You should grab your wallet and run -- when 2:3 pull-down is recommended for your any of your movie film.
IMPORTANT NOTE: Our "Virtualization" method does NOT use any 2:3 pull-down method AND we are able to resolve motion to smooth, "True-to-Life" -- speed and motion.
Even for 16mm Sound or Commercial Super 8 Sound, we have a proprietary virtualization method that is BETTER than ANY 2:3 pull-down technology. And allows slow-motion post-production and special effects -- which can NOT be use with 2:3 pull-down transfers.
Holes Along the Edge of the film (see picture above):
NOTE: The size of the holes are the same for both 16mm movie film and Standard 8mm movie film. (Top and Middle films)
Some 16mm has only one set of holes -- on only one edge of the film -- like Regular 8 film.
Spacing of the holes in 16mm movie film is different than Standard 8mm movie film (slang - regular 8mm movie film) -- also called Standard 8 film; however, there is still only 1 hole per frame.
Super 8mm movie film has smaller holes - less than half the size of Standard 8mm movie film (slang - regular 8mm movie film) movie film. Spacing is different.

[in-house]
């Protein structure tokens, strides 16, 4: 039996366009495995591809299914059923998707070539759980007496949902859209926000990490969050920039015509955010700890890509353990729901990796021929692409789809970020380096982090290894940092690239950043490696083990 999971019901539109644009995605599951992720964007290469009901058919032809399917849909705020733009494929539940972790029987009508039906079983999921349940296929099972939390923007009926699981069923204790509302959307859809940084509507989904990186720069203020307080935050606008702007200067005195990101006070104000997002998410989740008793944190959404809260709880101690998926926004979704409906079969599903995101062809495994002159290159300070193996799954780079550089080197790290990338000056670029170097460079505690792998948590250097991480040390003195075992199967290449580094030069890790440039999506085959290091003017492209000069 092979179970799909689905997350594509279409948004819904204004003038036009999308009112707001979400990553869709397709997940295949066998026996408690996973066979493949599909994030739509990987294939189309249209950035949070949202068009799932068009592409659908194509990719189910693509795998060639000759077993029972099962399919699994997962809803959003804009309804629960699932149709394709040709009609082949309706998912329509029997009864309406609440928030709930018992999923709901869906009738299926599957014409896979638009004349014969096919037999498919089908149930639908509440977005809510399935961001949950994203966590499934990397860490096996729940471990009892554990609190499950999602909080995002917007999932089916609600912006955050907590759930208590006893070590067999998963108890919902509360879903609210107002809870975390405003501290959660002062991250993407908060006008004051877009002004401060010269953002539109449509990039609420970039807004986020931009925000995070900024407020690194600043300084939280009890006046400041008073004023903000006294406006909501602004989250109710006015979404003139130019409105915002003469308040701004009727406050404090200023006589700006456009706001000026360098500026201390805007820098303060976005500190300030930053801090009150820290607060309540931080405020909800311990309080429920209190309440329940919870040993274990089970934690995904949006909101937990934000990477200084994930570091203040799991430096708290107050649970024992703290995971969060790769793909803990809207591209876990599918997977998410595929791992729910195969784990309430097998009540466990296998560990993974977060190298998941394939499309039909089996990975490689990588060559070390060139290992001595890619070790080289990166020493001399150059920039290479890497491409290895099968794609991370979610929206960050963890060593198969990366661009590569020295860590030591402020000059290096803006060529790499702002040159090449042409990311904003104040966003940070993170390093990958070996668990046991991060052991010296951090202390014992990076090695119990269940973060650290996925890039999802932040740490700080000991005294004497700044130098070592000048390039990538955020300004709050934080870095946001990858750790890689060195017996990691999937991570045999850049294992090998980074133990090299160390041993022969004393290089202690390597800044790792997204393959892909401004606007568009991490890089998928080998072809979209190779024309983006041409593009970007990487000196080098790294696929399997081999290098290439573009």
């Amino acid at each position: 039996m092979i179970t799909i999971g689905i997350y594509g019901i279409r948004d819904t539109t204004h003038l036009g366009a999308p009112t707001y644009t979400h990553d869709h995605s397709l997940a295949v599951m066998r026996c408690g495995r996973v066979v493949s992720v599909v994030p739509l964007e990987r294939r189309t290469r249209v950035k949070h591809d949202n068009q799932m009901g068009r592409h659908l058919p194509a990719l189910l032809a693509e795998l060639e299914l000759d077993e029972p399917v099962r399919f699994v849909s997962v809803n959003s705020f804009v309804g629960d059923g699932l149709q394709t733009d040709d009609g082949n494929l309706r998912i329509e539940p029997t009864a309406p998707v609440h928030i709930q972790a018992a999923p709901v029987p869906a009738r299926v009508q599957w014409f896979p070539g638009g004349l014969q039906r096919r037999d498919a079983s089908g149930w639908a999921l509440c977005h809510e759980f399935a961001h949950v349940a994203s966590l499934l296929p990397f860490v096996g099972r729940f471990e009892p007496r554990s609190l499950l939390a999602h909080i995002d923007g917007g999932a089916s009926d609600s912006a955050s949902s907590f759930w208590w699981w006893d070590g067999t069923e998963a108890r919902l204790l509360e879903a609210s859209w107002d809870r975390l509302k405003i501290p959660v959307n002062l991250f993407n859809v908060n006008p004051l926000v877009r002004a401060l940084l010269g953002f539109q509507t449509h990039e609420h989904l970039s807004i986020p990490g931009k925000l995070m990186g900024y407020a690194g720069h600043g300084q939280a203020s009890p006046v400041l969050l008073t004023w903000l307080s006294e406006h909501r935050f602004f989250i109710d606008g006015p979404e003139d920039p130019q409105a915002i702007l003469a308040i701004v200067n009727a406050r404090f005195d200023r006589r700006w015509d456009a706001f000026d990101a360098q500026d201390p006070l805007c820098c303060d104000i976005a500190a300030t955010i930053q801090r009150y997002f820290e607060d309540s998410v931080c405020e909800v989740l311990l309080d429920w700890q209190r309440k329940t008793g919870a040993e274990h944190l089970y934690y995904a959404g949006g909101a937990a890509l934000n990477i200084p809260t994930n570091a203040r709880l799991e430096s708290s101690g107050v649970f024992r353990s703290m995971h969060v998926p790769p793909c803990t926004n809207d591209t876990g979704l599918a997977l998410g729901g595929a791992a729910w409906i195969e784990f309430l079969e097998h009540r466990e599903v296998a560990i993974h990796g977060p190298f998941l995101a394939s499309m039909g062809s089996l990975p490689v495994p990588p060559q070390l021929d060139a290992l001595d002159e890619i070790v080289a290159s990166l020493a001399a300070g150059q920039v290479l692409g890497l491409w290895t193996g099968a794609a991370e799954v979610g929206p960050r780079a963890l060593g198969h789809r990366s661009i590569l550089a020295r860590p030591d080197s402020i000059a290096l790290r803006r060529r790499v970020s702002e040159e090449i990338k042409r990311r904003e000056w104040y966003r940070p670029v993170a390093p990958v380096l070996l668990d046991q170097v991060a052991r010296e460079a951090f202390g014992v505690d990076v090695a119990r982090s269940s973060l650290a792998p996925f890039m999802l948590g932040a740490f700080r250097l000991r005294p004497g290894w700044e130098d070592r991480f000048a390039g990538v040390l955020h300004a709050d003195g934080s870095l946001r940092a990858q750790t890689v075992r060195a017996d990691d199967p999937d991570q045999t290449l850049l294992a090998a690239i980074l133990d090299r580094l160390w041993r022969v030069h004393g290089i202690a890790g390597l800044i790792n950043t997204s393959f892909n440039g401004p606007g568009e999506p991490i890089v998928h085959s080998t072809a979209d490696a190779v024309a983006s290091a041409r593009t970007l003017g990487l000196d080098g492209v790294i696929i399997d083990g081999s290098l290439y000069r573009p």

Correct Film Transfer is very different for each type of movie film and the variations within each type of film.
Reels also called Spools
Hole in Center of Reel or Spool:
Early 16mm and Standard 8mm movie film (slang - regular 8mm movie film): the hole in a spool was
(see Standard 8mm movie film (slang - regular 8mm movie film) pictures below):
Later, 16mm spools standardized with a square hole.
Later, Standard 8mm movie film (slang - regular 8mm movie film) spools standardized with a round hole -- with a notch on one side of the reel or both.
Standard 8mm movie film , 95 percent of the time, is on a grey plastic, 3 inch spool and came in a Yellow cardboard box -- for mailing.
Below: Pictures of Super 8 movie reels
Super 8mm movie spool: The hole in the spool was the size of your "pinky finger" and round on both sides of the spool.
Super 8 movie film (introduced in 1965) was sold and processed on 50 foot spools -- which were usually a blue cover with a white plastic spool.. Rarely covers were also red, yellow, green, black, and white.